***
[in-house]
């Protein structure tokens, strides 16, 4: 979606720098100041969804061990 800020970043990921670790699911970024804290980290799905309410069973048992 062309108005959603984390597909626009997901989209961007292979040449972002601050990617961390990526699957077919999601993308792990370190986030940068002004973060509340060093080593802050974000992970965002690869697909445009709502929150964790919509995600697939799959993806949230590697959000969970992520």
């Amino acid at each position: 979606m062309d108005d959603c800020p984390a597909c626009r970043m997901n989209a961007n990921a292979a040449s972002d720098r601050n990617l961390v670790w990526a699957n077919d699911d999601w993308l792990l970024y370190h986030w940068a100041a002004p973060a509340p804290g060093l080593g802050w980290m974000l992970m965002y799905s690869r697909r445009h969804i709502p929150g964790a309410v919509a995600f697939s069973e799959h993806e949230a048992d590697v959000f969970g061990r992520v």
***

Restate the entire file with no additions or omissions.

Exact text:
[in-house]
């Protein structure tokens, strides 16, 4: 979606720098100041969804061990 800020970043990921670790699911970024804290980290799905309410069973048992 062309108005959603984390597909626009997901989209961007292979040449972002601050990617961390990526699957077919999601993308792990370190986030940068002004973060509340060093080593802050974000992970965002690869697909445009709502929150964790919509995600697939799959993806949230590697959000969970992520």
């Amino acid at each position: 979606m062309d108005d959603c800020p984390a597909c626009r970043m997901n989209a961007n990921a292979a040449s972002d720098r601050n990617l961390v670790w990526a699957n077919d699911d999601w993308l792990l970024y370190h986030w940068a100041a002004p973060a509340p804290g060093l080593g802050w980290m974000l992970m965002y799905s690869r697909r445009h969804i709502p929150g964790a309410v919509a995600f697939s069973e799959h993806e949230a048992d590697v959000f969970g061990r992520v």